The relatives of the victims of a gas leak on a Russian nuclear submarine three years ago will appeal a not-guilty ruling for the captain and a sailor.
Twenty people, mostly civilians, were killed when fire-suppressant freon gas was released on the Nerpa attack submarine during sea trials in the Sea of Japan in November 2008.
Another 21 people were injured in Russia’s worst naval accident since the sinking of the Kursk nuclear submarine in 2000.
The Nerpa’s captain, Dmitry Lavrentyev, and engineer Dmitry Grobov, who allegedly activated the sub’s fire safety system “without authorization and for no reason,” have been charged with negligence.
A court martial in Russia’s Far Eastern port city of Vladivostok acquitted the two men last week.
“The relatives of those killed are outraged by the not guilty decision, we will appeal to the Supreme Court,” Margarita Surenkova, the mother of a sailor who died in the 2008 accident, told RIA Novosti.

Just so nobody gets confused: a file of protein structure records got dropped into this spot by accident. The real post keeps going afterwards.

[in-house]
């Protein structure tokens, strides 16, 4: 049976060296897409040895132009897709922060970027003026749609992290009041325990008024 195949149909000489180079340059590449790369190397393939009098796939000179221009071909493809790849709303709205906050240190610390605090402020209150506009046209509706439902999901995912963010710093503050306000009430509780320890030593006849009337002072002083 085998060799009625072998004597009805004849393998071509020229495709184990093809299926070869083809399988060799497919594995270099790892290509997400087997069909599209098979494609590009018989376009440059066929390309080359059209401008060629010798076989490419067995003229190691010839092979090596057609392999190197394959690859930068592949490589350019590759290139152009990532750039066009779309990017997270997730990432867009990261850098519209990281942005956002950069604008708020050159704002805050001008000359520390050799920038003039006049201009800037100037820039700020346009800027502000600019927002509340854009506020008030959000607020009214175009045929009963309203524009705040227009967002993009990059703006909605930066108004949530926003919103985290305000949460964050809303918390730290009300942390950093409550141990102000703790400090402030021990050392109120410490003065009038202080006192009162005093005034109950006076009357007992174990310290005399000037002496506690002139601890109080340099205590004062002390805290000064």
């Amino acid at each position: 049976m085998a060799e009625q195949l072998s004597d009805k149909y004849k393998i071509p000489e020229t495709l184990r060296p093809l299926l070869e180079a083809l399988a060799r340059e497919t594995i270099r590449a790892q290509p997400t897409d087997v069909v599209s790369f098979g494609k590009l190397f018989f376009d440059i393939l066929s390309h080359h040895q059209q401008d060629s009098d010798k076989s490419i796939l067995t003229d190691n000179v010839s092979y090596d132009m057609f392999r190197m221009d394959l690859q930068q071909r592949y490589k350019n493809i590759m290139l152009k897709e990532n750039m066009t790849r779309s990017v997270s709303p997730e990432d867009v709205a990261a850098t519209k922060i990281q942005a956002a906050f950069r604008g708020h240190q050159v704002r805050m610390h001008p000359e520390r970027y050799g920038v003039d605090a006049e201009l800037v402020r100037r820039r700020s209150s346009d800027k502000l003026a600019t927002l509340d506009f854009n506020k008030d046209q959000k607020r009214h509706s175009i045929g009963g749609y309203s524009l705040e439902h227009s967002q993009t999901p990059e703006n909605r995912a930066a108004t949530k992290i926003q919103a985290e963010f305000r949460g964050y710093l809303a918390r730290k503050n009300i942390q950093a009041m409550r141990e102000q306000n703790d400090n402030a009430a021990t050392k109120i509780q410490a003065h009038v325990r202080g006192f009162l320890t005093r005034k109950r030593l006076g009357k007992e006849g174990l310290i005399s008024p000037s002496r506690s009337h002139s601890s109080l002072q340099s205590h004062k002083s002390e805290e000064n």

The Nerpa was undergoing shakedown trials and had 208 people aboard, nearly three times its normal complement.
A former senior medical officer with the Pacific Fleet alleged in May the Nerpa's firefighting system contained a "lethal" mixture of freon and trichloroethylene - a commonly used industrial solvent which is highly toxic and corrosive - rather than pure freon.
Workers at the Amur Shipyard, where the submarine was built, said in an open letter in the same month that Lavrentyev and Grobov were "scapegoats" and that the disaster was the result of "corruption and disintegration of the military-industrial sector."